The language of genetics. Genetics has many unique terms that beginning students often have a difficult time remembering. Some of those terms are defined and graphically presented here. We have shown three pairs of alleles on chromosome 1, two heterozygous pairs and one homozygous pair. Chromosome 2, which has genes for traits not found on chromosome 1, has two pairs of alleles, one heterozygous and one homozygous.

Citation: Kreuzer H, Massey A. 2005. Patterns of Genetic Inheritance, p 233-255. In Biology and Biotechnology. ASM Press, Washington, DC. doi: 10.1128/9781555816094.ch11
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Image of Figure 11.9
Figure 11.9

Schematic of meiosis in roundworms. These cells, which are redrawn from Boveri's 1887 sketches of his observations, show the level of detail microscopes provided to researchers at that time. Even though we have used colors to indicate homologous pairs, this degree of discernment was impossible for Boveri. Note that the progenitor cell of the gametes contains four chromosomes. During meiosis, homologous chromosomes align, and the members of a pair separate as the cell divides, halving the number of chromosomes from four to two. In the last drawing, each gamete contains both a maternal and a paternal chromosome, but in roundworms, it is equally likely that both chromosomes in a gamete are of paternal or maternal origin.

Citation: Kreuzer H, Massey A. 2005. Patterns of Genetic Inheritance, p 233-255. In Biology and Biotechnology. ASM Press, Washington, DC. doi: 10.1128/9781555816094.ch11
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Image of Figure 11.10
Figure 11.10

Sex-linked inheritance. T. H. Morgan observed a unique pattern of inheritance for eye color in fruit flies. Morgan mated a red-eyed female from a purebred line to a white-eyed male. The first-generation offspring displayed the dominant phenotype, red eyes, as predicted by Mendel. When the first-generation offspring mated with each other, all of the flies having white eyes were males. This suggested that a relationship existed between the inheritance of eye color and the inheritance of sex. Morgan reasoned that the gene for eye color was carried on the X chromosome but that no corresponding gene locus for eye color occurred on the much smaller Y chromosome. He confirmed that prediction by crossing the original white-eyed male with a red-eyed (heterozygous) female from the first generation.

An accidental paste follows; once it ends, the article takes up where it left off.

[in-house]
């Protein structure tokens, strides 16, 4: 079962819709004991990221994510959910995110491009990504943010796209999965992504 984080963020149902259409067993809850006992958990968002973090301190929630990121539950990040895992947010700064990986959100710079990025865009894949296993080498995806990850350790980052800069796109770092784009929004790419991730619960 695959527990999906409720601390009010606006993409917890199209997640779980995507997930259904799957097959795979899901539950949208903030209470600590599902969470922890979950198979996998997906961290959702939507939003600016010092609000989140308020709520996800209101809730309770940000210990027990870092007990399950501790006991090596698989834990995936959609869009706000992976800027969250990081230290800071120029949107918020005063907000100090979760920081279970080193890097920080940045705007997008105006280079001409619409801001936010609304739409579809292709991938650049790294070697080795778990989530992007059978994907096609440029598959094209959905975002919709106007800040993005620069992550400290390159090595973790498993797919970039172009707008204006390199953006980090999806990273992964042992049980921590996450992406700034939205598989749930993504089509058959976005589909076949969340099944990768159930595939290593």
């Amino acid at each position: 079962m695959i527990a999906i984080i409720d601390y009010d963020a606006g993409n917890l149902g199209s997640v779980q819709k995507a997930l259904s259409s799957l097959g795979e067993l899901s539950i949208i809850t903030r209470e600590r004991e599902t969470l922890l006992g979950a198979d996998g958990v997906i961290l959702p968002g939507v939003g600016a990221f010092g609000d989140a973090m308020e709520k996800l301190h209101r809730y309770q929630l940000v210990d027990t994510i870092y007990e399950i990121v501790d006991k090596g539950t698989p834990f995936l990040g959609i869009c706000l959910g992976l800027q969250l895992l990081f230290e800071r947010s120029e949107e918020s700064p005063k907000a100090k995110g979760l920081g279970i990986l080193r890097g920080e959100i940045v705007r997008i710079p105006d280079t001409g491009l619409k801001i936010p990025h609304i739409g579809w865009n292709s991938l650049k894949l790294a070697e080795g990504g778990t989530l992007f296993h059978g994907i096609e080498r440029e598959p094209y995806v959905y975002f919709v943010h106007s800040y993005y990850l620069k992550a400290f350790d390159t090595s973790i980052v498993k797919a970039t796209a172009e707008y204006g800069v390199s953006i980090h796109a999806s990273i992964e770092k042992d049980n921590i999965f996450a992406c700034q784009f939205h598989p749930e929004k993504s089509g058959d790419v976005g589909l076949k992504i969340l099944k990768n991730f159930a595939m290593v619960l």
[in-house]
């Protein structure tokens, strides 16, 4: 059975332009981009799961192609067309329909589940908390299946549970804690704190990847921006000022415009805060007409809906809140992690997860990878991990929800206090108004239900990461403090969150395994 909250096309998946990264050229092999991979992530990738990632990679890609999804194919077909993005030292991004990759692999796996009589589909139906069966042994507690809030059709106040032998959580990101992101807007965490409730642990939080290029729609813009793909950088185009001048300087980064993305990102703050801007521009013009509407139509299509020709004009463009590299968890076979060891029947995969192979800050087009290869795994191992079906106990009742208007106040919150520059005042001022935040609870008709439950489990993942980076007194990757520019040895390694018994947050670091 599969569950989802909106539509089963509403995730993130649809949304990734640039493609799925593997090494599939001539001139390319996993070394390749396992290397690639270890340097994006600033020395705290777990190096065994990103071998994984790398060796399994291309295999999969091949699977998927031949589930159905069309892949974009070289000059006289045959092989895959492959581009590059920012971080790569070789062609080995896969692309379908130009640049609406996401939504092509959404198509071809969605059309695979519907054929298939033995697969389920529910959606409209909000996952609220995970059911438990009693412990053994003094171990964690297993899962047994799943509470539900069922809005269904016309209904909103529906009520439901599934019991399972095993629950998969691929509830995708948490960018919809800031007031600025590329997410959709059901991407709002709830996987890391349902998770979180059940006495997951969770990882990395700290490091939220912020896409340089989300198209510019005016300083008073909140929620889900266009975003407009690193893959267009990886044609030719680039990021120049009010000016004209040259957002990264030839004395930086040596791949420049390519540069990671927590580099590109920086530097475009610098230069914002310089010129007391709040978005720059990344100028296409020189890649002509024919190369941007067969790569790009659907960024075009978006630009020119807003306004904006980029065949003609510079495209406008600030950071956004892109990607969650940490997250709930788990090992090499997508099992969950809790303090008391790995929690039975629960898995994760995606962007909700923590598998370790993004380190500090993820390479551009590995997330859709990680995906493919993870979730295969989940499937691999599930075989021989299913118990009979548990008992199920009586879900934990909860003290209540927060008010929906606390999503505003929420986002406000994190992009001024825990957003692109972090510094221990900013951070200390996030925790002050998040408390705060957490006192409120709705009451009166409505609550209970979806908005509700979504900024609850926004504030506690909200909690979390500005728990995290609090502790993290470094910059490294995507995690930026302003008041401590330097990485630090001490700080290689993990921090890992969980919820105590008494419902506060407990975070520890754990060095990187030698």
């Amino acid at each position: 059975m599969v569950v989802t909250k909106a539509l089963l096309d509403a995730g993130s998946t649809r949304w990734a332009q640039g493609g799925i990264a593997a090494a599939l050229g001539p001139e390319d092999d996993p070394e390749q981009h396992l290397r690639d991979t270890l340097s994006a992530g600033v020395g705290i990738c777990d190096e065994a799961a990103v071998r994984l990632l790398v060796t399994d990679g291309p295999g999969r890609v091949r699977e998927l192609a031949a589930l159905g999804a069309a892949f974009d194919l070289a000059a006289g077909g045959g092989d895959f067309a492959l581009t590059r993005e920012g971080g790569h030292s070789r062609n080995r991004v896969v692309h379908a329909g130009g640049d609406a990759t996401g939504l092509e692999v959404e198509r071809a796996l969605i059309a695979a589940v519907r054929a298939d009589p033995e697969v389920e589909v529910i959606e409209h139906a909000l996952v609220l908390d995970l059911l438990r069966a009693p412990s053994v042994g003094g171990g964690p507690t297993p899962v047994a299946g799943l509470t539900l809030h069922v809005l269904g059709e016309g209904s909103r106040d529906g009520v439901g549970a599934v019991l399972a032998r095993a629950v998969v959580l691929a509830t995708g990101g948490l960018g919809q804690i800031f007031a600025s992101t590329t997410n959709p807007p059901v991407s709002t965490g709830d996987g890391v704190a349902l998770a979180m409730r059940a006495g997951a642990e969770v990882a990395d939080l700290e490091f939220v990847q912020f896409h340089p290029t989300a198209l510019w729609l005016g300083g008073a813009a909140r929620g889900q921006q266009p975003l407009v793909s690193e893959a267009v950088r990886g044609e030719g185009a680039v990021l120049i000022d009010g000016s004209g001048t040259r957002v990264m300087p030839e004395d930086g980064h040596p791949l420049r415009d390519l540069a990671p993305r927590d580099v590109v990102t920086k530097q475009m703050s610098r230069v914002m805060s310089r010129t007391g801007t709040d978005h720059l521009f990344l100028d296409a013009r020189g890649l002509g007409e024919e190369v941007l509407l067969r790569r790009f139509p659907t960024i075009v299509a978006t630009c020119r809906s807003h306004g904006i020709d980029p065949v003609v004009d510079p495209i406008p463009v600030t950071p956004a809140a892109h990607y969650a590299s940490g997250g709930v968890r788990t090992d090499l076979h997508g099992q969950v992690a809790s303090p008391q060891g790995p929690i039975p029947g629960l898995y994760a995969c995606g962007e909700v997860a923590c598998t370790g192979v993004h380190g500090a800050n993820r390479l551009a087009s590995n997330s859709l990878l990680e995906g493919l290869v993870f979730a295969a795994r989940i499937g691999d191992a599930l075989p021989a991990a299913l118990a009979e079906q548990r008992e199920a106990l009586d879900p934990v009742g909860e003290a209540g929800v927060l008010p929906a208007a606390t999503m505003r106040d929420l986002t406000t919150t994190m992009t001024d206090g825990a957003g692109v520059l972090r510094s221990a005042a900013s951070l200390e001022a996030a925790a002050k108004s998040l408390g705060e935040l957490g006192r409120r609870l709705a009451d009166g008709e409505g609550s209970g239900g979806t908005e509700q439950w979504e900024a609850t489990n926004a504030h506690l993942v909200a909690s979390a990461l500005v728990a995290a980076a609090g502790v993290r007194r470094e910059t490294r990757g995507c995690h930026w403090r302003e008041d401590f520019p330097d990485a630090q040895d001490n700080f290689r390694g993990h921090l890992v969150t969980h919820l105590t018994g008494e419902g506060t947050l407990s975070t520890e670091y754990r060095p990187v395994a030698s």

Citation: Kreuzer H, Massey A. 2005. Patterns of Genetic Inheritance, p 233-255. In Biology and Biotechnology. ASM Press, Washington, DC. doi: 10.1128/9781555816094.ch11
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Image of Figure 11.11
Figure 11.11

Linkage. In the example shown, the two traits being investigated for linkage are eye color and wing shape. The two eye color alleles are red and purple. The red-eye trait (R) is dominant to purple eyes (r).The two alleles for wing shape are normal and vestigial. Normal wing shape (N) is dominant to vestigial wings (n).Morgan crossed red-eyed, normal-winged individuals, who were heterozygous at both loci, with flies that had purple eyes and vestigial wings. The results indicated that the genes for eye color and wing shape are linked, because the numbers Morgan observed deviated significantly from the1:1:1:1 ratio Morgan expected. Had the genes for eye color and wing shape been on separate chromosomes, the numbers would have been distributed equally among the four phenotypes.

Citation: Kreuzer H, Massey A. 2005. Patterns of Genetic Inheritance, p 233-255. In Biology and Biotechnology. ASM Press, Washington, DC. doi: 10.1128/9781555816094.ch11
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Image of Figure 11.12
Figure 11.12